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|U.S. Classification||370/395.5, 709/224, 370/230.1, 370/467, 370/252, 711/150, 711/149, 713/151, 711/168, 711/152, 711/151, 370/235, 711/153, 711/147, 370/466, 370/469, 711/148, 713/154, 370/231, 709/236|
|Cooperative Classification||H04L69/22, H04L12/00, H04L63/0245|
|European Classification||H04L29/06N, H04L12/00, H04L63/02B2|
|Jun 6, 2006||AS||Assignment|
Owner name: MICROSOFT CORPORATION, WASHINGTON
Free format text: ASSIGNMENT OF ASSIGNORS INTEREST;ASSIGNORS:CULBRETH, AARON;TRENBEATH, BRIAN L.;AHDIEH, KEUMARS A.;AND OTHERS;REEL/FRAME:017758/0852;SIGNING DATES FROM 20051228 TO 20060103
Owner name: MICROSOFT CORPORATION, WASHINGTON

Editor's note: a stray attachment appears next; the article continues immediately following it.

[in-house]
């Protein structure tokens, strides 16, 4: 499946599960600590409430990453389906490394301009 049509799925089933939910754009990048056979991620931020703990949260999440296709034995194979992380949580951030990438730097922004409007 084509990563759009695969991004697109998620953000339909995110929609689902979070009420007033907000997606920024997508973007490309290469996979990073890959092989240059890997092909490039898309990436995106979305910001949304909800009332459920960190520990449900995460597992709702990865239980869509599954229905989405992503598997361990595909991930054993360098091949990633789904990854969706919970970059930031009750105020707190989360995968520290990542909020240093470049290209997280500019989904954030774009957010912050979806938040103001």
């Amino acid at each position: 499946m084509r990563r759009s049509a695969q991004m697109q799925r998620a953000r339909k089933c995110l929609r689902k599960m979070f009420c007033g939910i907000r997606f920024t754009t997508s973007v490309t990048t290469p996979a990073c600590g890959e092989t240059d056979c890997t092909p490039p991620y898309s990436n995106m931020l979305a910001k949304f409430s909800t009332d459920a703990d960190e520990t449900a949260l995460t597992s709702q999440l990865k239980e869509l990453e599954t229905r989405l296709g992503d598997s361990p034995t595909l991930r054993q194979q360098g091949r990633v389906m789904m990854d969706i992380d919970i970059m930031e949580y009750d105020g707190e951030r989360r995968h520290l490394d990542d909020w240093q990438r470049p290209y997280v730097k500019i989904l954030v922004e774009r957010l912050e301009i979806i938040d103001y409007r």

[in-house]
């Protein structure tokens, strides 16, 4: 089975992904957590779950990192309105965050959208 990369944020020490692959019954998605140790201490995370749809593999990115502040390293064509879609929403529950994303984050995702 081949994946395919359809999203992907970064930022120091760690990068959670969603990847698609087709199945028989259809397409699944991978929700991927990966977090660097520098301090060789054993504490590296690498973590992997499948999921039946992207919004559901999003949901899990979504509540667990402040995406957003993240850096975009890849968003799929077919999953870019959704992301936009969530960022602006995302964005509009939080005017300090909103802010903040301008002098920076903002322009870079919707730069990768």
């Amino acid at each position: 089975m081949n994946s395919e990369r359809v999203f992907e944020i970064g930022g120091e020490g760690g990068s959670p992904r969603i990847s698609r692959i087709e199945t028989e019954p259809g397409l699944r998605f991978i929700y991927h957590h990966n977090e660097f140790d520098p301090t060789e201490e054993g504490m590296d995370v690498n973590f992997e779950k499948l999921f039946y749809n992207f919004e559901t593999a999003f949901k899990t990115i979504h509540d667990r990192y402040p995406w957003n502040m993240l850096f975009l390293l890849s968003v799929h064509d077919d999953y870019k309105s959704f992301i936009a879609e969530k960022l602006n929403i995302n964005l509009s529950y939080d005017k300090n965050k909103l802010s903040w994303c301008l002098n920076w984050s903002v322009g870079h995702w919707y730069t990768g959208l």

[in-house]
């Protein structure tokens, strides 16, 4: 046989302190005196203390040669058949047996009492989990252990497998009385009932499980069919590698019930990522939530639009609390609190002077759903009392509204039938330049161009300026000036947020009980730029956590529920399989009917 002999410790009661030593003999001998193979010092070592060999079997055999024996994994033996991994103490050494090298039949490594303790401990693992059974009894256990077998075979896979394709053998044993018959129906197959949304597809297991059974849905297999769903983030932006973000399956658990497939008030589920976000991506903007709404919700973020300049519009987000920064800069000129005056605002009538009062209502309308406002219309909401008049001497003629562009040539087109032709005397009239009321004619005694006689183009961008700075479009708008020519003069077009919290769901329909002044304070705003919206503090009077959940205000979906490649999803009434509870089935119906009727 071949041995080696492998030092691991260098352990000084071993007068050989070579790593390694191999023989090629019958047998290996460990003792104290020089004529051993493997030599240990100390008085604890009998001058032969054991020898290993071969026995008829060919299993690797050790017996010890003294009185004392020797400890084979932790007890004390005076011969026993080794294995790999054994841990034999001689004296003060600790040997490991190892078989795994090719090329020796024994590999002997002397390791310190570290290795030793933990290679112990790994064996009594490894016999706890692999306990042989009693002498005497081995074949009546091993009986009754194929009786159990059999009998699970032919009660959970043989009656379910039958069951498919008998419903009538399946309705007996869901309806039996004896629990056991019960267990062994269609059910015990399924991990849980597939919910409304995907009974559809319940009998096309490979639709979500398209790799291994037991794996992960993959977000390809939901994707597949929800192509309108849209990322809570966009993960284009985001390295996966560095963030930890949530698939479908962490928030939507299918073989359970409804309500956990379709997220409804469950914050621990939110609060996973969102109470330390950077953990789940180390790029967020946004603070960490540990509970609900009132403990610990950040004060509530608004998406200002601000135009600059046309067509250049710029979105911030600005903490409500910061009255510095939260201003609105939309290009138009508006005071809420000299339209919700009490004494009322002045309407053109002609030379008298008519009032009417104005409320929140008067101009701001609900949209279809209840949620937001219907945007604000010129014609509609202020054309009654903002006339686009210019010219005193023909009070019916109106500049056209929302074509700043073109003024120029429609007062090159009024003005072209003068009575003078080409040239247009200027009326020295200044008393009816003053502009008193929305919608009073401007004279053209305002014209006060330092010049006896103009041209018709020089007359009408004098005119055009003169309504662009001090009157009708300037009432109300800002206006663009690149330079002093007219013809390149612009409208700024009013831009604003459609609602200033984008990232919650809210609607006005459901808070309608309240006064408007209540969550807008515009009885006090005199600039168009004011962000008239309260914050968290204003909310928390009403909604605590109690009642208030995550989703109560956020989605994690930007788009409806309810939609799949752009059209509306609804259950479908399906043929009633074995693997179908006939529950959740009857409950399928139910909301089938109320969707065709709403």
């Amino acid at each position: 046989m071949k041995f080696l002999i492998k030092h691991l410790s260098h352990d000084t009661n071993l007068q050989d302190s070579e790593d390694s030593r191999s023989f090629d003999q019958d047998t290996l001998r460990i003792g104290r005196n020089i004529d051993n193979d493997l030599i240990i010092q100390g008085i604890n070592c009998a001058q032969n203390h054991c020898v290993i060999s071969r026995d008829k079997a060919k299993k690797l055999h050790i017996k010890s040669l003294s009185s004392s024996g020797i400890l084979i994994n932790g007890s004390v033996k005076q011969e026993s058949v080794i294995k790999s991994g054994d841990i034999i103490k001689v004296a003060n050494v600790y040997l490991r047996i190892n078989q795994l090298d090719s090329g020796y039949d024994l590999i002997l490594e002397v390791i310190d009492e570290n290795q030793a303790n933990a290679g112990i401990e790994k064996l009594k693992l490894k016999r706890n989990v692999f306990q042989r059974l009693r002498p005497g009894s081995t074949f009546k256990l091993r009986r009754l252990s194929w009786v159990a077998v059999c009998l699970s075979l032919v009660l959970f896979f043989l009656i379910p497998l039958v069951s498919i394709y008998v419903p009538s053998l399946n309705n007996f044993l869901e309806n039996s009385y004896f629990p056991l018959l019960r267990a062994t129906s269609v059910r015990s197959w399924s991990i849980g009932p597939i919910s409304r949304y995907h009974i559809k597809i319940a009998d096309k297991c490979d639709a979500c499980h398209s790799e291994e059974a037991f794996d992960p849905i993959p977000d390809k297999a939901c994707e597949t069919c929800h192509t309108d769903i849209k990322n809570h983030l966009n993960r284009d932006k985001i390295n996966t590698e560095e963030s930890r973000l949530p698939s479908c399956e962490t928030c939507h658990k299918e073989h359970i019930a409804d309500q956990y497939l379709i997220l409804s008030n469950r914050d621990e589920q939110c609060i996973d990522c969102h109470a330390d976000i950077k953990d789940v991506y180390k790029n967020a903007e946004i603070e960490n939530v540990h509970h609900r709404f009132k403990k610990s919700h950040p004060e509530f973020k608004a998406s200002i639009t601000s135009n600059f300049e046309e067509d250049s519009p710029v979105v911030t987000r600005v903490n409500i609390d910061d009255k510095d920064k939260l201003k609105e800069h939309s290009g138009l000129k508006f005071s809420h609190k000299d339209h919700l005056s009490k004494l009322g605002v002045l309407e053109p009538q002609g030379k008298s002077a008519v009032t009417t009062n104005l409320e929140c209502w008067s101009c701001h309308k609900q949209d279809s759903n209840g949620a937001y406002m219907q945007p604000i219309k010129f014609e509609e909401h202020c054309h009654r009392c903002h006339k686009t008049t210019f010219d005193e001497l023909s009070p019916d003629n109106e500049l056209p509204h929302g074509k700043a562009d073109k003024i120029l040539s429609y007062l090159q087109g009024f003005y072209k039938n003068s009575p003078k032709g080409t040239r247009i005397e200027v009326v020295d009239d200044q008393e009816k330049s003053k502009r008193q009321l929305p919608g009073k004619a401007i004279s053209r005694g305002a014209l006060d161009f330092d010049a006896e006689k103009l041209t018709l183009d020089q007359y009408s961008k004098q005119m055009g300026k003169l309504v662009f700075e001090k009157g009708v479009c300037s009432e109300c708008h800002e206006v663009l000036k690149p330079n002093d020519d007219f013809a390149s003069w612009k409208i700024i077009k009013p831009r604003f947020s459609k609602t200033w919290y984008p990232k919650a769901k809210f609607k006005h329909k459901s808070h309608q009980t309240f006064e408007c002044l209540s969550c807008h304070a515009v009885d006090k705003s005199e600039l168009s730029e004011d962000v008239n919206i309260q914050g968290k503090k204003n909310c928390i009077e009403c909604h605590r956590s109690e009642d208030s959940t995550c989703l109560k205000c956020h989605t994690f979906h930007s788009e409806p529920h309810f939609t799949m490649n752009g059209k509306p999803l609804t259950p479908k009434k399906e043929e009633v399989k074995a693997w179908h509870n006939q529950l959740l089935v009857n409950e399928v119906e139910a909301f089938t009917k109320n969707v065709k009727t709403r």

Free format text: ASSIGNMENT OF ASSIGNORS INTEREST;ASSIGNORS:CULBRETH, AARON;TRENBEATH, BRIAN L.;AHDIEH, KEUMARS A.;AND OTHERS;SIGNING DATES FROM 20051228 TO 20060103;REEL/FRAME:017758/0852
|Dec 9, 2014||AS||Assignment|
Owner name: MICROSOFT TECHNOLOGY LICENSING, LLC, WASHINGTON
Free format text: ASSIGNMENT OF ASSIGNORS INTEREST;ASSIGNOR:MICROSOFT CORPORATION;REEL/FRAME:034543/0001
Effective date: 20141014
|Mar 25, 2015||FPAY||Fee payment|
Year of fee payment: 4